The above applies to applications lodged on or after August 28, and current visa holders are unaffected by these changes. The changes from the previous scheme obviously affect Lower-Skilled workers to the highest degree. Companies employing foreign workers in this band may now face greater workforce turnover with employees’ stays capped at three years of work before they must leave the country for one year. They may also experience foreign recruitment difficulty with workers in this category unwilling to leave spouses and children in their home country.
Also, note that under this classification, occupations in the lower-skilled ANZSCO levels 4 and 5 cannot qualify for the Mid-Skilled band, regardless of salary. These occupations can only be classified as Higher-Skilled or Lower-Skilled, depending on whether their remuneration is above or below NZD $35.24 per hour. For a thorough explanation of the ANZSCO skill levels and occupation classifications, see the Australian Bureau of Statistics website here.
On a positive note for companies, the present reforms have brought no changes to the other substantive requirements under the ESV stream. Specifically, labor market testing requirements remain unchanged.
Skilled Migrant Category (SMC) Changes
Also effective August 28, the permanent residence Skilled Migrant Category (SMC) will also be subject to “remuneration bands” and additional changes in how points are awarded in its points-based system. The changes set minimum remuneration thresholds in order for applicants to be defined as skilled migrants and eligible under this category:
- Applicants with occupations in ANZSCO levels 1, 2, or 3 must be paid a minimum of NZD $23.49 per hour (or $48,859 per year, based on 40 hours per week for 52 weeks); and
- Applicants with occupations in ANZSCO levels 4 and 5 must be paid a minimum of NZD $35.24 per hour ($73,299 annually).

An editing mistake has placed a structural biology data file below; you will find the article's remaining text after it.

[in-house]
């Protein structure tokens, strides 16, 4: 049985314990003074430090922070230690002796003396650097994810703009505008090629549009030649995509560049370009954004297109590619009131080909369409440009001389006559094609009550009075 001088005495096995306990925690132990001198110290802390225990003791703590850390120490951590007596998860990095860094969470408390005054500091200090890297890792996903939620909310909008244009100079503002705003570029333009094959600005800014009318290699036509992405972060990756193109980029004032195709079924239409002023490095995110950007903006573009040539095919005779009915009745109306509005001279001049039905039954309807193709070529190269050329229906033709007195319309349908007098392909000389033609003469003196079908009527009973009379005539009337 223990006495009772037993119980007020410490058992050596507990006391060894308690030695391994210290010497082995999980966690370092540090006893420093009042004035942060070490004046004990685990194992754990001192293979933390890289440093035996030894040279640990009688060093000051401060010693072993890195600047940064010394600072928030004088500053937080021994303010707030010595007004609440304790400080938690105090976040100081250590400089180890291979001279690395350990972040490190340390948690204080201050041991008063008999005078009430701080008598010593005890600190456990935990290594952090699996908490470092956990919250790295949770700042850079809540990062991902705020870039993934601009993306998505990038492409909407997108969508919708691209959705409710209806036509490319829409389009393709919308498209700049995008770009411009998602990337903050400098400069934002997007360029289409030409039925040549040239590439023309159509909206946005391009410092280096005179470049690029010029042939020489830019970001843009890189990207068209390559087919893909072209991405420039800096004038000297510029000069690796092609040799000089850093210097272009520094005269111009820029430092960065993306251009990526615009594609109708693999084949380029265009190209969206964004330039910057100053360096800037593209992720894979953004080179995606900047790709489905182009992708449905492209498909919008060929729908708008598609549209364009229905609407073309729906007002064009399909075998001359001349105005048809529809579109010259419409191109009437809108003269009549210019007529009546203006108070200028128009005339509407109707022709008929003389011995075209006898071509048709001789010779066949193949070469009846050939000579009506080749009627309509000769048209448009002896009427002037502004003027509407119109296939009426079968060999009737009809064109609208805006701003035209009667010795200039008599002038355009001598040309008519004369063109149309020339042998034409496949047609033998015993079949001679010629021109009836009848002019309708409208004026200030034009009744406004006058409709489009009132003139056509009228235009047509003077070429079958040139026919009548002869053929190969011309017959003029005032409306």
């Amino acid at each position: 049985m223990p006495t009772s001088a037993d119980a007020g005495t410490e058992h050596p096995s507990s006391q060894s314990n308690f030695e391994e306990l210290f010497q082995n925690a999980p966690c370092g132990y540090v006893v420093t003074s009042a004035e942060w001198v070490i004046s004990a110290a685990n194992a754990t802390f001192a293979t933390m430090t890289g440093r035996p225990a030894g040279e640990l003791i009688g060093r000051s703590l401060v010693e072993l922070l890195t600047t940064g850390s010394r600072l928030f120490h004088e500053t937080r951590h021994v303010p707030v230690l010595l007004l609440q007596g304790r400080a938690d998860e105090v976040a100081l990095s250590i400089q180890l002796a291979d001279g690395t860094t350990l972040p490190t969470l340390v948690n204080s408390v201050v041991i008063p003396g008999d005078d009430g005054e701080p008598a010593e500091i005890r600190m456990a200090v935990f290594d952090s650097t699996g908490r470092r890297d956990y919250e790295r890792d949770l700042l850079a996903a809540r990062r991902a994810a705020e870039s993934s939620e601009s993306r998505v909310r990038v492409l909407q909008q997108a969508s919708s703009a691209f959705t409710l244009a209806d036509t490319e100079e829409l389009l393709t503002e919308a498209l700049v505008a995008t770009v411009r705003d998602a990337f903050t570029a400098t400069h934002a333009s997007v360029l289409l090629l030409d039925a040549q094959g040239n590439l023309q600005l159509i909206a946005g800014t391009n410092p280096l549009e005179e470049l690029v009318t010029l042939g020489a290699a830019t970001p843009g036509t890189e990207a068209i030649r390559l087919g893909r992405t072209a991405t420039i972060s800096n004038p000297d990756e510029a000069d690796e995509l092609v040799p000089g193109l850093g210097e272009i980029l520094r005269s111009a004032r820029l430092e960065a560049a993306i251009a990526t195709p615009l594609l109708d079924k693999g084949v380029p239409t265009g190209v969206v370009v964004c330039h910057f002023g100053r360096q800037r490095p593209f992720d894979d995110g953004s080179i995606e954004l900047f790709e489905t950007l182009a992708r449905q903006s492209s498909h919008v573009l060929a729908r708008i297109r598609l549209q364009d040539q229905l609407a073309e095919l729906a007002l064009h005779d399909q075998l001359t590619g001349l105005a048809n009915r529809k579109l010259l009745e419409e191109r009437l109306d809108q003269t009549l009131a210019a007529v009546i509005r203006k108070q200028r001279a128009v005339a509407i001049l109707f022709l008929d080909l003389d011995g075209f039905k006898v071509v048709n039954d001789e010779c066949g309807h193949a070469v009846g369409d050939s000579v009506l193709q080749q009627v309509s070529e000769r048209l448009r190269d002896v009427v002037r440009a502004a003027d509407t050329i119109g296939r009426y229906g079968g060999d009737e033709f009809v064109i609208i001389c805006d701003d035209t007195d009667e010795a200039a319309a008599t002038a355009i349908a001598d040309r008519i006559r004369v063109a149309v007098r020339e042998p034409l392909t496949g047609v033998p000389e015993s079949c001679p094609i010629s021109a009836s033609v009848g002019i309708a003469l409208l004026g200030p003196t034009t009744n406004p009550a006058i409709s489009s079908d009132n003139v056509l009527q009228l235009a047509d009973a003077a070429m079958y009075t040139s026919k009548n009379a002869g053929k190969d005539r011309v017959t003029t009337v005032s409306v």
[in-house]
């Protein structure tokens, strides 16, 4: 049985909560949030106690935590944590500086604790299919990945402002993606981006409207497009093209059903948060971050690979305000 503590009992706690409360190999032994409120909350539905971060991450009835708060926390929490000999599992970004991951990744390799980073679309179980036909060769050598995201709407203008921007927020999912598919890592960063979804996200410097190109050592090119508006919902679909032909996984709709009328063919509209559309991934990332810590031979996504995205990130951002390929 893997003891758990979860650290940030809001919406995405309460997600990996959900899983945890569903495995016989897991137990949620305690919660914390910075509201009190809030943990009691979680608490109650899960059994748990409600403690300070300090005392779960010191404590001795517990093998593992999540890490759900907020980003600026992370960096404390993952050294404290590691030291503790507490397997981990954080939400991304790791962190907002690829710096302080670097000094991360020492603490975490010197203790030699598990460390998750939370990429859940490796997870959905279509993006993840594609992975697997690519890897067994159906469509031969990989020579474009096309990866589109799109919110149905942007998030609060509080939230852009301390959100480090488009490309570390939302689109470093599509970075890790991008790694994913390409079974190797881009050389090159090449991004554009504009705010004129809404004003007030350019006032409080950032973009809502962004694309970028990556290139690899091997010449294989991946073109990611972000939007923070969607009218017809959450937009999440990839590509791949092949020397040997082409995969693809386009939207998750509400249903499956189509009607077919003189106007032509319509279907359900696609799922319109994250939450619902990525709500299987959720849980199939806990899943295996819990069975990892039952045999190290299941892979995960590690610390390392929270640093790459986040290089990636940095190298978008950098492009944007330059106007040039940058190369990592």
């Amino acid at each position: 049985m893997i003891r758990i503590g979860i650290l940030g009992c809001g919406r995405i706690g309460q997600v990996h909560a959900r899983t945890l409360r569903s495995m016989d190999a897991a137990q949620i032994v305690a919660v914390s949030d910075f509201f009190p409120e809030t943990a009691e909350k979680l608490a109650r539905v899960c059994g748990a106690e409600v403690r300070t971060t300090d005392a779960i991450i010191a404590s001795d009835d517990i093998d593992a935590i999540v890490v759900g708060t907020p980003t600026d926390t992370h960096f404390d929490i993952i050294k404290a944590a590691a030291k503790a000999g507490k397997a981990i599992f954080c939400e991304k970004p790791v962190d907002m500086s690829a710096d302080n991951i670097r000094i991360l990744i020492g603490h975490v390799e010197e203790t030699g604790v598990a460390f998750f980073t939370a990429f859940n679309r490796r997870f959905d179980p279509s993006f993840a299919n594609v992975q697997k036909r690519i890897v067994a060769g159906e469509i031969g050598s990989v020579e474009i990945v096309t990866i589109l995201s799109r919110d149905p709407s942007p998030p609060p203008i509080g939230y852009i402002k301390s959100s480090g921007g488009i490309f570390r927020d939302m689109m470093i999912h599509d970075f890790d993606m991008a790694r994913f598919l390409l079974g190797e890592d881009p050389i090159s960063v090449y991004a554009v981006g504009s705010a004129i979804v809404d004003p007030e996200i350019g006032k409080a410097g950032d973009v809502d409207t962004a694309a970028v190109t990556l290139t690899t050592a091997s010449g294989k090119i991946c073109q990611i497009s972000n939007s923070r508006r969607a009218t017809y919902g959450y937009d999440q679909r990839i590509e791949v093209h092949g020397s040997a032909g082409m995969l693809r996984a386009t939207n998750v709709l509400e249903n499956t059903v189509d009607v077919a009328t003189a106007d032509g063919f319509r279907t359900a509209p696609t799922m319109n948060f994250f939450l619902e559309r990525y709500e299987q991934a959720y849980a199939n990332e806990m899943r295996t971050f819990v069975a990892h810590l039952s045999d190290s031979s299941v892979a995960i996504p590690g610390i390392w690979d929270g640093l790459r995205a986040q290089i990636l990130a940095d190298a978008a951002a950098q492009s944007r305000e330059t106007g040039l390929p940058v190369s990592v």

In addition, changes have been made to the points allocation method, including:
- Introduction of points for high remuneration above NZD $23.49 per hour ($48,859 annually);
- Increased points for skilled work experience, including 10 points for more than one-year of New Zealand work experience;
- Increased points (to 70) for Master’s and Doctorate degrees;
- Increased points (to 30) for applicants aged 30 to 39 years;
- Introduction of points for the applicant’s spouse or partner holding a Bachelor’s or higher degree; and
- Elimination of the current points for future growth areas, absolute skills shortages, and family ties in New Zealand.
A detailed summary of the criteria and points changes is available on the NZI website here. Note that there have been no changes made to the applications procedure, selection threshold, or to the health, character, or English language requirements. SMC applicants who received an invitation to apply and submitted their applications before August 28, but who are still awaiting application adjudication, will be evaluated under the previous rules in effect at the time of submission.
Other changes to the SMC stream include:
- New “Job Search Visa” – In a positive change for foreign nationals, applicants without current employment or a university degree attained in New Zealand are still eligible for the SMC program if they otherwise meet the health, character, English, and other points-based standards. These applicants will be invited to apply for a temporary “job search visa” with a one-year validity.